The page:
Event Recap: ABC’s Extreme Heat Working Group Kickoff Meeting

Written by Isabella Gambill, assistant Director of climate, energy, & Resilience

On December 13th, 2022, A Better City hosted a kickoff meeting for our Extreme Heat Working Group, which is intended to operate as an informal coalition of A Better City member organization representatives working together to develop extreme heat policy principles, to explore pilot projects, and to support community-based heat solutions that build upon the work of community leaders and the City of Boston’s Heat Plan and Urban Forest Plan. The December 2022 kickoff meeting built upon the Engaging Businesses in Extreme Heat Solutions event co-hosted by A Better City and Green Ribbon Commission in September 2022.

During our December 2022 kickoff meeting, A Better City provided an overview of heat resilience work in Boston, and members were asked questions like: 1) What have you or your organization done to date on extreme heat? 2) What strengths and skill sets does your organization and your work bring to heat resilience solutions? 3) What questions do you have about engaging in heat solutions and what information would you need to be able to participate in heat resilience solutions? 4) What could extreme heat policy principles look like?

Key Takeaways

In the discussion and sharing of their work, Working Group members demonstrated their breadth of knowledge and expertise across healthcare, transportation demand management, insurance, commercial real estate, cultural institutions, architecture, construction, finance, academic institutions, and regional health collaboratives. Some of the themes highlighted in our discussion include:

  • Data: There are clear gaps in evaluating the impact of heat on communities, as well as the impact of heat interventions (both on temperatures and on exposure disparities and health). There are also opportunities for the Working Group to help generate data across institutions on heat-related illness and deaths during heat emergencies in Boston, as well as on the root causes of heat vulnerability and exposure.
  • Heat Vulnerable Populations: It will be important to center our most heat vulnerable populations in our heat interventions. Some examples of heat vulnerable groups that need more attention include outdoor workers, food service workers, athletes, unhoused folks, pregnant women, people on medications that impact their ability to thermoregulate (including some anti-depressants and diuretics), and people living with mental illness, which can be exacerbated in heat events.
  • Cooling Centers: While cooling centers might be helpful interventions for some, many Working Group members emphasized that existing cooling centers are underutilized, and that many residents prefer cooling in place (either at home or work). Opportunities to help provide relief in residents’ homes could help to address the adverse health effects of high temperatures at night and could also dovetail with home energy efficiency programs. Investments in community gathering spaces and organizations like public libraries could also help to provide access to cooling for all, regardless of housing, and there has been some success in supporting Boston public libraries as community cooling centers.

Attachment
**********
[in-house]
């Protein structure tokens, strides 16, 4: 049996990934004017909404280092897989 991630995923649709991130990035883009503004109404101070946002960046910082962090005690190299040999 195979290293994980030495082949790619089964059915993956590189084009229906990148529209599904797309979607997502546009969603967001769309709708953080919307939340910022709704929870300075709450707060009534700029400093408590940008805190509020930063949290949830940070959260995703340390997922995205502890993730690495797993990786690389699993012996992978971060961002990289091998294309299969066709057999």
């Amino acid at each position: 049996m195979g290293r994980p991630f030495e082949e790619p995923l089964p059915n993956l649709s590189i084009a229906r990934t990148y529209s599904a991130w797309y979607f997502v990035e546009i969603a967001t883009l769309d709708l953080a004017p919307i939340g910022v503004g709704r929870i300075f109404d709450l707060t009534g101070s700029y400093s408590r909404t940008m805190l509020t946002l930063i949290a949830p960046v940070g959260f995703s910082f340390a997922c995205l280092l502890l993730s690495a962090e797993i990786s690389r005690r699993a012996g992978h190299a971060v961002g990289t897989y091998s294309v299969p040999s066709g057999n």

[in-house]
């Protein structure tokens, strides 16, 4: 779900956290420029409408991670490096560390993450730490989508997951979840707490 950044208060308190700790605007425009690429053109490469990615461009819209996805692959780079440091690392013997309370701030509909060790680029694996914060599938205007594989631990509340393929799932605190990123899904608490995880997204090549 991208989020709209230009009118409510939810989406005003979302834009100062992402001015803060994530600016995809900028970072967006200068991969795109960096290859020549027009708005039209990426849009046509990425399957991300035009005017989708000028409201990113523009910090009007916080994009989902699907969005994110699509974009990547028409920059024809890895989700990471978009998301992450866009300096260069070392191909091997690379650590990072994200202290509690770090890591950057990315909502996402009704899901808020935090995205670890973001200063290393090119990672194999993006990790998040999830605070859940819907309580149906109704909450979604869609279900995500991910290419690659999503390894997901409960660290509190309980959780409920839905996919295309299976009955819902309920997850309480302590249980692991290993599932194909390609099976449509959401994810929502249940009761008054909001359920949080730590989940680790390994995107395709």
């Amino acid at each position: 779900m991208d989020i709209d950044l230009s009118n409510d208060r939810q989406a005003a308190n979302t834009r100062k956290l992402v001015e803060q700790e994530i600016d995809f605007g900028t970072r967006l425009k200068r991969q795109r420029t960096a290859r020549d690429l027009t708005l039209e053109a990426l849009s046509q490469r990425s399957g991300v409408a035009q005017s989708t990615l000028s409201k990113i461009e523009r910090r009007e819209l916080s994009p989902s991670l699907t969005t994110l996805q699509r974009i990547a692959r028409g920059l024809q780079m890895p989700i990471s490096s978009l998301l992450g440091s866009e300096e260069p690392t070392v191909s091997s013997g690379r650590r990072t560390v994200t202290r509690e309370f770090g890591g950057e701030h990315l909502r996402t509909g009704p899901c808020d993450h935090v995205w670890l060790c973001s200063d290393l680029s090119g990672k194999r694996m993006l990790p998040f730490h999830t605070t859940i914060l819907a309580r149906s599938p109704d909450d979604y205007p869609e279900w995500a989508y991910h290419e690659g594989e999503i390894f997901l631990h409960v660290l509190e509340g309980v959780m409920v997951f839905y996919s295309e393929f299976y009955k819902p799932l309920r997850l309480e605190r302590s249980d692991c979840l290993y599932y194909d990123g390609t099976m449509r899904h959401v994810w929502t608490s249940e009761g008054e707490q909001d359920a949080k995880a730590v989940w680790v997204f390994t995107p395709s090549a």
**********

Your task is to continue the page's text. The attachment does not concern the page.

• Opportunities: There are a variety of opportunities for the business community to help support heat resilience in Boston that were discussed during our meeting. To provide immediate relief during heat emergencies, businesses could sponsor tickets to museums and movie theaters that could be distributed to vulnerable residents, in addition to supporting strategic programming and communications to enhance existing cooling centers. Within employer networks, heat safety plans and communications strategies could be deployed to provide information and heat safety protocols in advance of heat emergency events. Finally, there are many opportunities to help provide both quantitative and qualitative data on heat-related illnesses and deaths in Boston, as well as data demonstrating the efficacy of heat interventions.

Next Steps

We are in the process of finalizing our extreme heat primer and initial set of case studies on how businesses are engaging in heat resilience solutions. We also hope to partner with the City of Boston and community-based organizations on the deployment of short-, medium-, and long-term heat resilience interventions in Greater Boston. If you would like more information on our extreme heat work, have a potential case study to share, and/or would like to join our Extreme Heat Working Group, then please contact Isabella Gambill.

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